The Global Demographic Drought and Another Rate Hike

Letter from the Chief Economist

Published on Sep 23, 2022

Updated on Nov 3, 2022

Written by Bledi Taska

Welcome to the Letter from the Chief Economist. 

Over the past several months, the Demographic Drought research series from Lightcast has become the market leader in understanding and explaining how aging populations and new kinds of demand for workers have affected the labor market. Since our first discussion of declining labor force participation and how to re-engage workers, those topics have dominated conversations about what comes next for US employers and employees.

But of course, the labor market is bigger than the United States. Our newest entry in the series is called Workers Wanted, Worldwide: Strategies to Succeed in the Global Demographic Drought. The report came out this week and is free to download here

One thing I especially appreciate about the report is how it doesn’t just identify the challenges facing countries and regions around the world; it also lays out solutions specific to those challenges. For example, countries with an aging population and a high degree of tech-readiness (such as those in East Asia and Western Europe) are good places to invest in greater automation. On the other hand, developing nations with growing working-age populations but gaps in their innovation capacity, like many in Central America and the Middle East, may be better off investing in training and development initiatives that create the kind of workforce employers need.

Countries by risk and opportunity categories, indicating the risk posed by growth slowdown and also differing degrees of tech readiness

Just like our past Demographic Drought research, I’m looking forward to seeing how this report leads to greater insight and understanding about where the global labor market is and where it’s heading. It’s a job well done by author Elizabeth Crofoot and everyone else who’s had a hand in the project. Be sure to download your copy here. 

Economic News

All eyes were on the Federal Reserve this week for its regular meeting, and as widely expected, it raised interest rates by 0.75%, setting the new target range for the federal funds rate to between 3% and 3.25%. Since interest rates were near zero as late as March of this year, this has been the steepest increase since the 1980s. 

But as important as this decision was, it wasn’t a surprise at all. The Fed’s main goal is to bring inflation back down to about 2%, but (as I discussed last week), the Consumer Price Index is up 8.3% over the past year. In a statement, Federal Reserve Chair Jerome Powell cited several factors continuing to put upward pressure on inflation—including that “the labor market continues to be out of balance, with demand for workers substantially exceeding the supply of available workers.” 

By raising rates with the goal of decreasing demand throughout the economy, the Fed is aiming for a return to normal—but “normal” in this job market would mean a higher unemployment rate and a less robust labor market. So while the world of work has been experiencing unique obstacles over the past few years, especially for employers looking for workers, this could mean a shift to a new set of challenges. As Powell said in the press conference following the meeting, “We’ve got to get inflation behind us. I wish there were a painless way to do that. There isn't.”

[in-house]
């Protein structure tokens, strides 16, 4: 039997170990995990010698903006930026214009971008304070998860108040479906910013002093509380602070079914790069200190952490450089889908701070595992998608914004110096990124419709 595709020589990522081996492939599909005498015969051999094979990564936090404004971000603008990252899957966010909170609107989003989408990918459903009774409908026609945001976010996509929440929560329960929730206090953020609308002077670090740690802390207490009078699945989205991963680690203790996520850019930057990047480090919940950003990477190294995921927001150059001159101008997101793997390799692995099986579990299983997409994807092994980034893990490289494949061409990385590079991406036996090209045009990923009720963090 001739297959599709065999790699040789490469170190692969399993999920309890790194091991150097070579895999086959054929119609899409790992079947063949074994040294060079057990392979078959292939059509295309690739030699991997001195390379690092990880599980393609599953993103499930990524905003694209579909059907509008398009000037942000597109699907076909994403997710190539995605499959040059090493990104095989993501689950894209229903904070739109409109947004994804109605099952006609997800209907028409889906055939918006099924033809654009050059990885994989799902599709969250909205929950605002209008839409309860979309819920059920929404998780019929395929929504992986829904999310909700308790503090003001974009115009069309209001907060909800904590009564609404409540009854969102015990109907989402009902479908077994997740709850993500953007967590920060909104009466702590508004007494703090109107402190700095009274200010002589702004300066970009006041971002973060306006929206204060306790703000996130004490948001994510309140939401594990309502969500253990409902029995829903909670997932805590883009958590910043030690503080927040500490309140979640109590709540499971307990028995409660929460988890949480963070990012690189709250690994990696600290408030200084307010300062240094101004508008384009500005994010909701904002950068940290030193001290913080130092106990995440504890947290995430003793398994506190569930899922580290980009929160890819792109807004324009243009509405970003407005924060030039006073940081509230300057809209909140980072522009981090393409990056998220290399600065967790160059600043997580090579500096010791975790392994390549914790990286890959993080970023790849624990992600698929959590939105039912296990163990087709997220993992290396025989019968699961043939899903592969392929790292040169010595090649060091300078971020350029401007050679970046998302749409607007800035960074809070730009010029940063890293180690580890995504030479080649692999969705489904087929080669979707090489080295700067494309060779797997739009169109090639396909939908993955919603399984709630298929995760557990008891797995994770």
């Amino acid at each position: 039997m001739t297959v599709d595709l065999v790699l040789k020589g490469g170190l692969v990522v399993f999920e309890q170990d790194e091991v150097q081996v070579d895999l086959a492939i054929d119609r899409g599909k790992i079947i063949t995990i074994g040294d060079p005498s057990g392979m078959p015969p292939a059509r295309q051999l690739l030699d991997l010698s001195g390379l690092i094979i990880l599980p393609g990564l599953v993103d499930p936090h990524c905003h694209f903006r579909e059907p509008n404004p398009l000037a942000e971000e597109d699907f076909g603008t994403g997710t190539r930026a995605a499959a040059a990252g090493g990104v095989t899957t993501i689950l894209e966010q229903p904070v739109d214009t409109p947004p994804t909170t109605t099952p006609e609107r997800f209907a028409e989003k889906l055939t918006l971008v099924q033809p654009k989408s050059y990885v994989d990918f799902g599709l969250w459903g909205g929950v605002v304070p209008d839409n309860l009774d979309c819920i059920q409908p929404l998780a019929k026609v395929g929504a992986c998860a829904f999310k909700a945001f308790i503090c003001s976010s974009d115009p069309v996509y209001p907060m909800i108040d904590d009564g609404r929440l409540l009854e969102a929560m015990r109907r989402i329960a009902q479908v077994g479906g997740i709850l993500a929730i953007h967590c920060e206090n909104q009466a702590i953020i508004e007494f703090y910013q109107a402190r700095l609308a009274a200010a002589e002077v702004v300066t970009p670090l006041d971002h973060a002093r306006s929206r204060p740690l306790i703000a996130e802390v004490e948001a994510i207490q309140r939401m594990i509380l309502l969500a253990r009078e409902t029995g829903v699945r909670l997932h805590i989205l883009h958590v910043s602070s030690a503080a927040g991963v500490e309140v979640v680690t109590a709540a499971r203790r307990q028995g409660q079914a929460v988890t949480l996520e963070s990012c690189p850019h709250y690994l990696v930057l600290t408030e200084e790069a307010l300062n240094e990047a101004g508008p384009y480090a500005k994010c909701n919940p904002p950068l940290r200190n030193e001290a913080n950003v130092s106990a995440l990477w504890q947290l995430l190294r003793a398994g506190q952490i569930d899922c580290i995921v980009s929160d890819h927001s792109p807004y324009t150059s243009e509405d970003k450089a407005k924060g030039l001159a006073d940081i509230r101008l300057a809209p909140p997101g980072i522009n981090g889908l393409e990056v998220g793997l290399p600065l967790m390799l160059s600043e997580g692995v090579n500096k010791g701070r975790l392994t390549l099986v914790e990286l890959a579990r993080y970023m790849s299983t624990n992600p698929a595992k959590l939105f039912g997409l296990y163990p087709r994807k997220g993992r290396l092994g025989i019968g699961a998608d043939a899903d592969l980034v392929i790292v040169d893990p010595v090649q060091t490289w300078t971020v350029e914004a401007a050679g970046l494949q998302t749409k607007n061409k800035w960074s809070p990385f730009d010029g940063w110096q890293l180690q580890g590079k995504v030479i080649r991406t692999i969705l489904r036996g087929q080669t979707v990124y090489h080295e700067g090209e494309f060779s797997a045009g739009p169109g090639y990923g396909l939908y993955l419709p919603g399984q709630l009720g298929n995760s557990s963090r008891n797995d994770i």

In my mind, the biggest question is whether these steep rate hikes continue at this pace, or whether they start to taper down. It will take time for any changes to make their presence felt in the economy, so barring any huge surprises, I’d expect an increase of 0.5% at their next meeting—at least. 

In The Papers

One of the biggest themes of all three Demographic Drought reports has been the impact of an aging workforce, and what will happen when more and more of a country’s population retires and exits the labor market. 

But for many of these older individuals, retirement isn’t on the horizon. Whether by choice or necessity, they’re still holding down jobs. And that raises the question: which jobs have changed to accommodate older workers, and how can we expect to see those changes affect the rest of the workforce? 

That’s what Daron Acemoglu, Nicolaj Søndergaard Mühlbach, and Andrew J. Scott set out to answer in “The Rise of Age-Friendly Jobs,” out this month. By using Natural Language Processing and creating an index of age-friendly jobs that shows how accessible occupations are for older workers, they found that three-quarters of jobs have improved their age-friendliness between 1990 and 2020, and that the number of age-friendly jobs has risen by about 49 million.

But while older workers benefited from this, they weren’t the biggest winners: the biggest gains went to younger women and college graduates. The data suggest that making a job more accessible to one group can also make it more accessible to others. It’s an interesting look at how work has changed over the past decades, and at a time when populations are aging quickly around the world, the global workforce will need to continue to adapt.

Until next week, 

Bledi Taska

Lightcast Chief Economist

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